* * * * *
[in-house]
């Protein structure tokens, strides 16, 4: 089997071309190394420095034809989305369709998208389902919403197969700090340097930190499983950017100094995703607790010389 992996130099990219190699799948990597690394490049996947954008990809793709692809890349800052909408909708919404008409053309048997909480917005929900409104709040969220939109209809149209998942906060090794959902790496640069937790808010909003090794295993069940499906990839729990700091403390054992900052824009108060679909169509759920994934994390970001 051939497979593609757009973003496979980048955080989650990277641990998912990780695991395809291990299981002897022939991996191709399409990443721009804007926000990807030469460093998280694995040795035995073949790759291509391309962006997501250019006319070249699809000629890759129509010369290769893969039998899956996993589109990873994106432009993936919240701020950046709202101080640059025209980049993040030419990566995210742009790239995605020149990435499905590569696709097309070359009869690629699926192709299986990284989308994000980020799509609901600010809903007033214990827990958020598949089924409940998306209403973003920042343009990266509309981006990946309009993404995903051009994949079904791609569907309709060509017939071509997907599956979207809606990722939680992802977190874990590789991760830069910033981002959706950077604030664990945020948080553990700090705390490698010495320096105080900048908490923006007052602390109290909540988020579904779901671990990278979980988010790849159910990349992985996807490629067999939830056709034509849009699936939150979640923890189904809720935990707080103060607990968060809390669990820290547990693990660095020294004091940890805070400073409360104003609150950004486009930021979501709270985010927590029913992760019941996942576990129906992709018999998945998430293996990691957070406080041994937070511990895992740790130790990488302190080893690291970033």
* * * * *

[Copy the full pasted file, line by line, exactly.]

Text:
[in-house]
């Protein structure tokens, strides 16, 4: 089997071309190394420095034809989305369709998208389902919403197969700090340097930190499983950017100094995703607790010389 992996130099990219190699799948990597690394490049996947954008990809793709692809890349800052909408909708919404008409053309048997909480917005929900409104709040969220939109209809149209998942906060090794959902790496640069937790808010909003090794295993069940499906990839729990700091403390054992900052824009108060679909169509759920994934994390970001 051939497979593609757009973003496979980048955080989650990277641990998912990780695991395809291990299981002897022939991996191709399409990443721009804007926000990807030469460093998280694995040795035995073949790759291509391309962006997501250019006319070249699809000629890759129509010369290769893969039998899956996993589109990873994106432009993936919240701020950046709202101080640059025209980049993040030419990566995210742009790239995605020149990435499905590569696709097309070359009869690629699926192709299986990284989308994000980020799509609901600010809903007033214990827990958020598949089924409940998306209403973003920042343009990266509309981006990946309009993404995903051009994949079904791609569907309709060509017939071509997907599956979207809606990722939680992802977190874990590789991760830069910033981002959706950077604030664990945020948080553990700090705390490698010495320096105080900048908490923006007052602390109290909540988020579904779901671990990278979980988010790849159910990349992985996807490629067999939830056709034509849009699936939150979640923890189904809720935990707080103060607990968060809390669990820290547990693990660095020294004091940890805070400073409360104003609150950004486009930021979501709270985010927590029913992760019941996942576990129906992709018999998945998430293996990691957070406080041994937070511990895992740790130790990488302190080893690291970033």